Skip to main content

Indonesia Endorses Killing Drug Suspects to Cut Costs

Drug Czar Touts ‘Shoot to Kill’ Over Jail

Head of Indonesia's anti-narcotics agency Budi Waseso gestures during interview in Jakarta, Indonesia, July 28, 2017.  © 2017 Reuters

Indonesia’s National Narcotics Agency (BNN) head has an innovative approach to reducing incarceration costs: killing drug suspects so that they never get to prison.

Last week Comr. Gen. Budi Waseso told the media he had instructed his agency’s drug enforcement personnel “not to hesitate to shoot to kill if they have to [because] if drug offenders go to jail they get free meals, which are paid for by the state.”

That was no was no slip of the tongue. In September 2016, Waseso called for Indonesian police to adopt Philippine President Rodrigo Duterte-style “drug war” methods. Using language reminiscent of Duterte, Waseso declared that, “The life of a [drug] dealer is meaningless.” In July he praised Duterte’s drug war – in which nongovernmental organizations and media outlets estimate more than 12,000 people have been killed over the past 15 months – as proof that “he is taking care of his citizens.”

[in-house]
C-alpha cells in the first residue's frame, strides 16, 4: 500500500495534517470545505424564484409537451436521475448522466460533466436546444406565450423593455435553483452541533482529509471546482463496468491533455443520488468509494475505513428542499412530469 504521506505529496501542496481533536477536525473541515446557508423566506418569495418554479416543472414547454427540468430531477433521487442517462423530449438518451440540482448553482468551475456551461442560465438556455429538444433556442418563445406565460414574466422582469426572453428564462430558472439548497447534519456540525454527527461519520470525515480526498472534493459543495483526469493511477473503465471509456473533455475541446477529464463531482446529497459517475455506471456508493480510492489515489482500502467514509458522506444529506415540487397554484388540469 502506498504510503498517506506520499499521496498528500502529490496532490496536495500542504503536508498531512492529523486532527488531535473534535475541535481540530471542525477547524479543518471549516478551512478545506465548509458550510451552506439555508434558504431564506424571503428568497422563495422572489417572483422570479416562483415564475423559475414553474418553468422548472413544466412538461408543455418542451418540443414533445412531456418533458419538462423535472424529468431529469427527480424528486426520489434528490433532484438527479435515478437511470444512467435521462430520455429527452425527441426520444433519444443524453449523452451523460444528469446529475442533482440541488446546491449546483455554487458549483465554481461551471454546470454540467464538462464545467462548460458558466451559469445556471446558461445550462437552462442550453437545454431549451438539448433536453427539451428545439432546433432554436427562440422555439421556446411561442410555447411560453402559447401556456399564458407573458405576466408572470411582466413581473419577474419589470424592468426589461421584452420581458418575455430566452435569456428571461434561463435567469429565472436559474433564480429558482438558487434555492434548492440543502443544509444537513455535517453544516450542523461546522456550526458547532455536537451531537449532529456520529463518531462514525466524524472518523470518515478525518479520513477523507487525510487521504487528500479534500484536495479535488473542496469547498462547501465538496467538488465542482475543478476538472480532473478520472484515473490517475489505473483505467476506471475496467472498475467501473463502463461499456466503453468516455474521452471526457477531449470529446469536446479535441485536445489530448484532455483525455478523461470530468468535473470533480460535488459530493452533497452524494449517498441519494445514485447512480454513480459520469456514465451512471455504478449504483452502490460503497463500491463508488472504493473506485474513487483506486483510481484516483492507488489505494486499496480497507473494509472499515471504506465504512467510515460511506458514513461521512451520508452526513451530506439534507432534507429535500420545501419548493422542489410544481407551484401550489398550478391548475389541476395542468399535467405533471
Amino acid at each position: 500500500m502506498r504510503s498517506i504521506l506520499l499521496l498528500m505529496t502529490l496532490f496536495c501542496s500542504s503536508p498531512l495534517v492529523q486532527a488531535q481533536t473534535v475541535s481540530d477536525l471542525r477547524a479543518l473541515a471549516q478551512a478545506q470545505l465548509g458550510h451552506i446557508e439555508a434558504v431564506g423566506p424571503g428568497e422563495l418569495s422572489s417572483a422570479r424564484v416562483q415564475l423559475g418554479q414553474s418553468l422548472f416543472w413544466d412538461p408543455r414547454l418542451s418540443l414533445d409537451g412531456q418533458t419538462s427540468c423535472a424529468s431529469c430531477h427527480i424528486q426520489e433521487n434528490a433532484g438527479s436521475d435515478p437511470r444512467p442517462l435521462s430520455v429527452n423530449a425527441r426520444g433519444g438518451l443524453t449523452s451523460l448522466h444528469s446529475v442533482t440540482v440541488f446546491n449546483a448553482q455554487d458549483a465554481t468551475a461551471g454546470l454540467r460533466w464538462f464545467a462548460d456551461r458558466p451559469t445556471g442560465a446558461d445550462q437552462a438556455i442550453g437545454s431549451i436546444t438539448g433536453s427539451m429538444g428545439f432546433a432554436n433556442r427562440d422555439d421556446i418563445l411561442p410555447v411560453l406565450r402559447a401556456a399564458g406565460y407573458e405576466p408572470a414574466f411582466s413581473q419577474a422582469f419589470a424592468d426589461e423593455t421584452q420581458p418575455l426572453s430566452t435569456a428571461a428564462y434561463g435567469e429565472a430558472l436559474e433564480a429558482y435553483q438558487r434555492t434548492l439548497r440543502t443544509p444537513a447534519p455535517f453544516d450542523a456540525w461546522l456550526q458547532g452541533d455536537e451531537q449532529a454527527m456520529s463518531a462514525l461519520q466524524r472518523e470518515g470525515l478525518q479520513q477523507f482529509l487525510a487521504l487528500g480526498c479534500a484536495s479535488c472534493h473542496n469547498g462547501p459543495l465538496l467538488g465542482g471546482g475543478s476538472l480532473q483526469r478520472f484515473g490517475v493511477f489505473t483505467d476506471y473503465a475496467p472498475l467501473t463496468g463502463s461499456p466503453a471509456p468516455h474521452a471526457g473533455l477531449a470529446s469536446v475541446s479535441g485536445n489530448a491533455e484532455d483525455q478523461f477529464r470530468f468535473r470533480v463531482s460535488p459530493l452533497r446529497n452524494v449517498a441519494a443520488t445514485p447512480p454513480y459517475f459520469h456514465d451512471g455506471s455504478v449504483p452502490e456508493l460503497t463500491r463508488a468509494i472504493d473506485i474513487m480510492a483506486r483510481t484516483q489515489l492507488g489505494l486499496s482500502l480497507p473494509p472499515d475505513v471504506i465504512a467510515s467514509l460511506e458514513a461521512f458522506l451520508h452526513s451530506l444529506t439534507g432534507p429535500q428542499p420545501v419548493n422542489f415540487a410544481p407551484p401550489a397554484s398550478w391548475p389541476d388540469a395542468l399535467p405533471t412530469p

Waseso is not alone in holding such views. On July 20, Indonesia’s National Police chief, Gen. Tito Karnavian, referenced Duterte’s campaign when unveiling a new approach to combating drugs in Indonesia: “shooting drug dealers.” The next day, President Joko “Jokowi” Widodo issued the equivalent of a “shoot to kill” order by instructing police who encounter foreign drug dealers who resist arrest to “Gun them down. Give no mercy.” And on August 9, Jakarta Police Inspector General Idham Azis announced that when dealing with suspected drug dealers, “sending them to God” would take priority over arrest and prosecution.

There are already indications that these statements are having a deadly impact. A recent University of Melbourne analysis estimated that Indonesian police killed 49 suspected drug dealers in the first six months of 2017. That is a sharp rise from 14 such killings in all of 2016 and 10 in 2015. Ominously, more than one-third of the killings by police from January to June 2017 occurred after suspects had surrendered to police.

President Jokowi should publicly declare the primacy of rule of law and the rights of due process for all criminal suspects – and remove officials who believe otherwise. As long as senior police officials such as Waseso are allowed to advocate extrajudicial executions as an acceptable crime control solution, there is a serious risk that police will interpret those exhortations as a license to kill. 

Your tax deductible gift can help stop human rights violations and save lives around the world.

Region / Country

Most Viewed